All a bit foreign

Meeting people in Shanghai is always a bit odd. In our home countries, we innately know the culture and customs, as well as how to immediately read a book by its cover and realize ‘what kind’ of person we are meeting.

Here, we more regularly meet people from all over the world. And there is no designated ‘expat custom’ for meeting people. We may come across people in work settings, bars and nightlife, through other friends, sports… then after meeting people a few times you may feel as though there is a connection there – be it with someone who might be a mate or friend, or with someone who you might get flirty with.

Meeting them again – outside the circle in which you first met, just the two of you – means that there is always a risk that nothing will click.

The first meeting can often be painful – will there be a hand-shake, a hug, a hug and a kiss, two kisses? There is then the need to gauge – if you are a polite human being – what acceptable level of swearing, racial slurs and rude jokes that you can get away with.

Having a potty mouth, this can sometimes be a problem for me. I may refrain too much from swearing, so that the other person feels they need to do the same.

British people should also NEVER meet each other with two kisses on the cheek. When I went to university, there was always a set of particularly asshole-y students that, although the uni was a very normal one, believed that they were very posh, countryside style old-money yuppies who naturally kissed on the cheek at every meeting, be it at the cafeteria or the corridor before a lecture. It was shudder-inducing.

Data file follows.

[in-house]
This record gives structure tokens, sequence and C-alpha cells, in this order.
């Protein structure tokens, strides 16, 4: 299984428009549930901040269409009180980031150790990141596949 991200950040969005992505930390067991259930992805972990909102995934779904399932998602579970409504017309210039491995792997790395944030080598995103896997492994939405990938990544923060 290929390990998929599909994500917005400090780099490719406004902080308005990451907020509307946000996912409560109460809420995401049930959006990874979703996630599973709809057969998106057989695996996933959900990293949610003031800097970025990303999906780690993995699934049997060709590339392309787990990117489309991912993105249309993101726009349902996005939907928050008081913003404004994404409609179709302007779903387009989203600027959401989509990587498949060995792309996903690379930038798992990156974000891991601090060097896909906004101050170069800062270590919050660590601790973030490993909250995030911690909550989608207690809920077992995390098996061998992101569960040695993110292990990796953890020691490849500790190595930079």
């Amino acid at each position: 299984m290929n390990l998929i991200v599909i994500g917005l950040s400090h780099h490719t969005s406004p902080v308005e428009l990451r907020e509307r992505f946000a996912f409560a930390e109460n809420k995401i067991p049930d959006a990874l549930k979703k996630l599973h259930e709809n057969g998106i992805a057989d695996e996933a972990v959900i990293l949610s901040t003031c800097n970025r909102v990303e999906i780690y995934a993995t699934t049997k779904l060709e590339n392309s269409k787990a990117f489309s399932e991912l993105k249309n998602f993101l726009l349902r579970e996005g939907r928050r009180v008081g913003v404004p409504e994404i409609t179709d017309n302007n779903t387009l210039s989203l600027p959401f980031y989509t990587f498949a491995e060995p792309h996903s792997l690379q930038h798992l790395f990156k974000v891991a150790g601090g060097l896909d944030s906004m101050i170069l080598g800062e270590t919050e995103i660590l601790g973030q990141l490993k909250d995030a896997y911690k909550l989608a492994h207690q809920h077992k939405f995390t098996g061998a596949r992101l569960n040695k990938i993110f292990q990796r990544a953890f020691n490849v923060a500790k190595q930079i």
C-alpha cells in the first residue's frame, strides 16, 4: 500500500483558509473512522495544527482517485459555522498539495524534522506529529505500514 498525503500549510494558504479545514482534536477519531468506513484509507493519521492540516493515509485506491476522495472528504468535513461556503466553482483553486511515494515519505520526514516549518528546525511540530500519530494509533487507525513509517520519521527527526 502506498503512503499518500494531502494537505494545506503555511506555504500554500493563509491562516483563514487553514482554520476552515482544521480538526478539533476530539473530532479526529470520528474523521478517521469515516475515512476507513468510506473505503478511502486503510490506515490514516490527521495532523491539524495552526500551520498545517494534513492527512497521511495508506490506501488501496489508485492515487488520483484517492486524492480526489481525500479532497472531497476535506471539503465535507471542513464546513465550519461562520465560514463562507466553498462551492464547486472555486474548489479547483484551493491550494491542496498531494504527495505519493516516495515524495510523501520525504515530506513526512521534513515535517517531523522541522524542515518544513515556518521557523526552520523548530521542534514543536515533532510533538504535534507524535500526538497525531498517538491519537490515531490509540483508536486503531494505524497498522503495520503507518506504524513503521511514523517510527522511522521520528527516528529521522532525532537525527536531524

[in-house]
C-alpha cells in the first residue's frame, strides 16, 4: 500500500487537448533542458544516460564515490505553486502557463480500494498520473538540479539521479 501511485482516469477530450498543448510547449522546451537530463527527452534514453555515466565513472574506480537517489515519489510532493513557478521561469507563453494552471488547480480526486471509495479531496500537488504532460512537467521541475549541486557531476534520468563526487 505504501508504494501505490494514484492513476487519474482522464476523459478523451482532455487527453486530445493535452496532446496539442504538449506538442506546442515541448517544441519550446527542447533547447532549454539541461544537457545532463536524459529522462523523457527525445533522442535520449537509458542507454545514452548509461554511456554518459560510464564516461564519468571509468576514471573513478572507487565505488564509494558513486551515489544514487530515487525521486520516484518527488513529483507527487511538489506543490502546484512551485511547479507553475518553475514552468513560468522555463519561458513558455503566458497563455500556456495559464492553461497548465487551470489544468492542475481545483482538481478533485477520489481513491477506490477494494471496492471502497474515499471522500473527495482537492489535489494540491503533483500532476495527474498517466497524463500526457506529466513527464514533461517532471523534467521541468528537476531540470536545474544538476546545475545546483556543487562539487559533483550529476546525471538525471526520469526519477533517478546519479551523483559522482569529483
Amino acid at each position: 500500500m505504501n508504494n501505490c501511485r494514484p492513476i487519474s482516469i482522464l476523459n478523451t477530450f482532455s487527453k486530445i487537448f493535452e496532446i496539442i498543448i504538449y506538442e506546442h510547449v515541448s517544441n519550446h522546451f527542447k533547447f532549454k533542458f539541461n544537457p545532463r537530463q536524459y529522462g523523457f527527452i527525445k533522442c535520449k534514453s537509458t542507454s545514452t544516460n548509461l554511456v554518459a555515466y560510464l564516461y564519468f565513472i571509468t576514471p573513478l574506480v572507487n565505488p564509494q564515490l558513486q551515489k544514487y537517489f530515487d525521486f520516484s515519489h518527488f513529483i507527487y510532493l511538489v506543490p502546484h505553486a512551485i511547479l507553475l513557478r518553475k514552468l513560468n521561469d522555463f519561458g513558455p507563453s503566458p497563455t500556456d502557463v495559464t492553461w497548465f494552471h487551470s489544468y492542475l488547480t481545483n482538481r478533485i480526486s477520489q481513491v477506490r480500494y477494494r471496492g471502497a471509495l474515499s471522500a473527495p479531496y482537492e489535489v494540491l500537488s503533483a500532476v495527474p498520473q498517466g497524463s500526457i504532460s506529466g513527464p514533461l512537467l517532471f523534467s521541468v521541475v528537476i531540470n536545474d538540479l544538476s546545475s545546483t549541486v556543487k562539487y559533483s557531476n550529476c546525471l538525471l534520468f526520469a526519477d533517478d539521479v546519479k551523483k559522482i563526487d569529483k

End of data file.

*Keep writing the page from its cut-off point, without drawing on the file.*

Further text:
Anyway, Brits are not good at doing this, and you can always tell a Brit from the way they greet in Shanghai – ideally they will stay sat and offer a wave. Or, they will go a little overboard and offer a physical greeting when there was no need for one.

So, at times in Shanghai, you may meet someone and find that in reality there isn’t really anything between you. Often, this still doesn’t stop people. The desperate need to be in a ‘circle of friends’ is so great that people will act all chummy with many fake friends that they don’t really like at all.

If you are one of the few people who doesn’t need that kind of safe ‘attention’, then the next question is how to handle such meetings after they go awry? Firstly, do not feel the need to schedule a second appointment. This is done by NOT being available for online chatting on msn, Skype, gmail etc. Such tools are horrible, because they mean that it’s very easy to chat to someone and then feel heavily obligated to suggest ‘so shall we meet up for a coffee?’.

Not being on these messaging platforms means that both parties can more easily ignore each other and pretend that the whole attempt at friendship never happened.

Keep trying through – there ARE real people and real friends out there, they are just very difficult to find in a city over-crowded with ego-maniacal, shallow and fake expats. But that does make the good ones better!


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Categories: Expat Life


Foreigner in Shanghai


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